What the Dickens?
Joe Dowling explains the Guthrie’s witty new A Christmas Carol
Q: What prompted you, as the artistic director of the Guthrie Theater, to swap out the popular warhorse for a fresh version?
Joe Dowling: It was simply time. There was nothing wrong with the adaptation that Barbara Field wrote for us back in 1975. But after 35 years, we wanted another look at the original book and to get a writer who is of a different generation.
Q: You found clever Crispin Whittell.
JD: He’s in his early forties, originally from England, now in Los Angeles. I read a couple of his scripts, including Darwin in Malibu, imagining a meeting of Charles Darwin and Thomas Huxley in a beach house, and he’s very witty and very clear. And he has an affinity with Victorian England.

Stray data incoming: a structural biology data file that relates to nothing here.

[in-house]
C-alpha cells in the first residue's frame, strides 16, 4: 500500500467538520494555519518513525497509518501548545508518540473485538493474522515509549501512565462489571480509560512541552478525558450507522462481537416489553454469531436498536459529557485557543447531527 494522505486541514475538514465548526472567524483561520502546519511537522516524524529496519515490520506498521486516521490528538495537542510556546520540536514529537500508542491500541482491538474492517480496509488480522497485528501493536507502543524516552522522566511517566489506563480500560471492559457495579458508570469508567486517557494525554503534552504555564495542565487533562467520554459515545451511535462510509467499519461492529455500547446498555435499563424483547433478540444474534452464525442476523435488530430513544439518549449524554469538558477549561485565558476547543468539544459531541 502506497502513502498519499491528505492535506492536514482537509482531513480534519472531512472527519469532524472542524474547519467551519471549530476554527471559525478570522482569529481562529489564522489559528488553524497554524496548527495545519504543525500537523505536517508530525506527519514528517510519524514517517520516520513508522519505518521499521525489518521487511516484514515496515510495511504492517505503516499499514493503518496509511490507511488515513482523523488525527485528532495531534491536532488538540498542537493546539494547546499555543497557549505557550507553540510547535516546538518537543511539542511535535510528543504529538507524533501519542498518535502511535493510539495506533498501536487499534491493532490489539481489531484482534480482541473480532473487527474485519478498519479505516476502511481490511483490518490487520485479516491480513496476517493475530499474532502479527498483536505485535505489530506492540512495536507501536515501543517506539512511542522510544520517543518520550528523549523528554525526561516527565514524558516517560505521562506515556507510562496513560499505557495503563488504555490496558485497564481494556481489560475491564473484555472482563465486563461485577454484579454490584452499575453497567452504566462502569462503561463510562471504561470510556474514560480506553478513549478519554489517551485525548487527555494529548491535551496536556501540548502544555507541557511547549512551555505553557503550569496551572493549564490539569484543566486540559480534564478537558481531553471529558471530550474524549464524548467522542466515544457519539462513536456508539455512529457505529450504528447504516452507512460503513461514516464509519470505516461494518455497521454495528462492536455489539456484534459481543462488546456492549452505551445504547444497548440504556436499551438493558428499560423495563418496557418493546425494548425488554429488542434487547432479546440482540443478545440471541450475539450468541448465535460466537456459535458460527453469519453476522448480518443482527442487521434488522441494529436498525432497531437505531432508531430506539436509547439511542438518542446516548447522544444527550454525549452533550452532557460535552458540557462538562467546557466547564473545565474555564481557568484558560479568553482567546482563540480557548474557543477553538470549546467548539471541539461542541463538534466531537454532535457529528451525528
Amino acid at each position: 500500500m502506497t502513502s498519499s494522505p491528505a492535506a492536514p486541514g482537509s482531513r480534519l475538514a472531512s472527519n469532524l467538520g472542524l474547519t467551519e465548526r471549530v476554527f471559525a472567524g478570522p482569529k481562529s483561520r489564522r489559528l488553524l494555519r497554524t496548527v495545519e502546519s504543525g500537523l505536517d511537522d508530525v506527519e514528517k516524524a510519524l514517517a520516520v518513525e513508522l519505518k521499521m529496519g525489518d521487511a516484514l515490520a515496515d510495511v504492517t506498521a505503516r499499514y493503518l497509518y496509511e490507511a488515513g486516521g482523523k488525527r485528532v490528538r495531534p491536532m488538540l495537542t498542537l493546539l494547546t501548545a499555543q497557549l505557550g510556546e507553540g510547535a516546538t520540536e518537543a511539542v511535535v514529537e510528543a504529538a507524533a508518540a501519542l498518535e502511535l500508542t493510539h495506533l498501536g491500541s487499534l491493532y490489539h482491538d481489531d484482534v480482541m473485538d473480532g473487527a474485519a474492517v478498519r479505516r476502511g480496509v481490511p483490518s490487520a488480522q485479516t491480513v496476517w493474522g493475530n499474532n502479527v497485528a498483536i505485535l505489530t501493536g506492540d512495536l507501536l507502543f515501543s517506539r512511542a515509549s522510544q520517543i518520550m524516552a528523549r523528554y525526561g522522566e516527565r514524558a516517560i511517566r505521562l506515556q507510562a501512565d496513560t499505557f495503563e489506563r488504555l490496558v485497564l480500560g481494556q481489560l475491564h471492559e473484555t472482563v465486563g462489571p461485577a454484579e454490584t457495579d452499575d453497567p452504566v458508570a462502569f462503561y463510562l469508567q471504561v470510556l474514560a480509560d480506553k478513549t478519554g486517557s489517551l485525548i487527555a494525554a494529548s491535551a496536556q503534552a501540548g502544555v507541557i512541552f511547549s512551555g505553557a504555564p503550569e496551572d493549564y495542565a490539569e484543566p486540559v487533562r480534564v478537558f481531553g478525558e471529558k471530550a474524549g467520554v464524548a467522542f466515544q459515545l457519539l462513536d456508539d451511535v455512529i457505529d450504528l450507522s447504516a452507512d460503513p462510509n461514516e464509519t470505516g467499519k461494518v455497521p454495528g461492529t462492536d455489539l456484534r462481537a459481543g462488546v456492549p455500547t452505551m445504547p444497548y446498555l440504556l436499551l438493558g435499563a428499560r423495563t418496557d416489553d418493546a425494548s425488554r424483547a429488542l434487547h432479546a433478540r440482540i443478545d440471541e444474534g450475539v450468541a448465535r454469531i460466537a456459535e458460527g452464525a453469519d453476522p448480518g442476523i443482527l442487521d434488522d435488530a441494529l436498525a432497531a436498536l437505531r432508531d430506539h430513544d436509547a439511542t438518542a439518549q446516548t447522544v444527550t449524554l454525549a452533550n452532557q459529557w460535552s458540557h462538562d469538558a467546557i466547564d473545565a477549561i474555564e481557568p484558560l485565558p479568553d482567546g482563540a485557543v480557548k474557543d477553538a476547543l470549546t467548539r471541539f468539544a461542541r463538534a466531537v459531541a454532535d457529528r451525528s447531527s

Q: There will still be three ghosts, right?
JD: Of course, and the story is set very much in Victorian times. But there’s a lot of humor in it. Yes, Scrooge is nasty in the first part, but he’s wry, too. There’s the residue within him of someone who could have been an excellent person. And while most versions of Carol start with this long narration—“Marley was dead, to begin with”—Crispin skips all that, and we jump right into the action.
Q: Did you keep some favorite scenes?
JD: I first told Crispin, “I’m not even going to give you the original script.” But then I had to tell him, “Oh, I miss that bit. Oh dear, what about this one?” He was very gracious.
Q: Why do you think people return year after year for this story?
JD: When Dickens wrote it, there were no financial safety nets, there was no social security. And Dickens said, “We need to look after each other.” It’s about coming together. And that’s a message we need to hear. No matter which way political events go, we’re not alone in any of this.